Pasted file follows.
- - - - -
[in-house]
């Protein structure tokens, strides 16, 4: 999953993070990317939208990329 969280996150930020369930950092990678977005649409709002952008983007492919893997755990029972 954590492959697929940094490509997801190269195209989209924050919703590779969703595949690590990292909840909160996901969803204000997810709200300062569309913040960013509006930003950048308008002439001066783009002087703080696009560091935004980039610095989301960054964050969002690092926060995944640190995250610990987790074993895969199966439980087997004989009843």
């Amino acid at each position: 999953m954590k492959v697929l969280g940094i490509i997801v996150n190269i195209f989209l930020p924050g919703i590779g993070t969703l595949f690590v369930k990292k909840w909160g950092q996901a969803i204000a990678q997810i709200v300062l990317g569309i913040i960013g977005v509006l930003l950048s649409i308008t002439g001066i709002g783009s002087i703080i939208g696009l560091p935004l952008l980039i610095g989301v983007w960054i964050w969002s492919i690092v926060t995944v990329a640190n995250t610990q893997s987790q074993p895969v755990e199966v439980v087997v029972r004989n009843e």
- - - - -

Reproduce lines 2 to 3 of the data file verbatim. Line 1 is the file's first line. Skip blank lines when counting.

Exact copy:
């Protein structure tokens, strides 16, 4: 999953993070990317939208990329 969280996150930020369930950092990678977005649409709002952008983007492919893997755990029972 954590492959697929940094490509997801190269195209989209924050919703590779969703595949690590990292909840909160996901969803204000997810709200300062569309913040960013509006930003950048308008002439001066783009002087703080696009560091935004980039610095989301960054964050969002690092926060995944640190995250610990987790074993895969199966439980087997004989009843």
């Amino acid at each position: 999953m954590k492959v697929l969280g940094i490509i997801v996150n190269i195209f989209l930020p924050g919703i590779g993070t969703l595949f690590v369930k990292k909840w909160g950092q996901a969803i204000a990678q997810i709200v300062l990317g569309i913040i960013g977005v509006l930003l950048s649409i308008t002439g001066i709002g783009s002087i703080i939208g696009l560091p935004l952008l980039i610095g989301v983007w960054i964050w969002s492919i690092v926060t995944v990329a640190n995250t610990q893997s987790q074993p895969v755990e199966v439980v087997v029972r004989n009843e």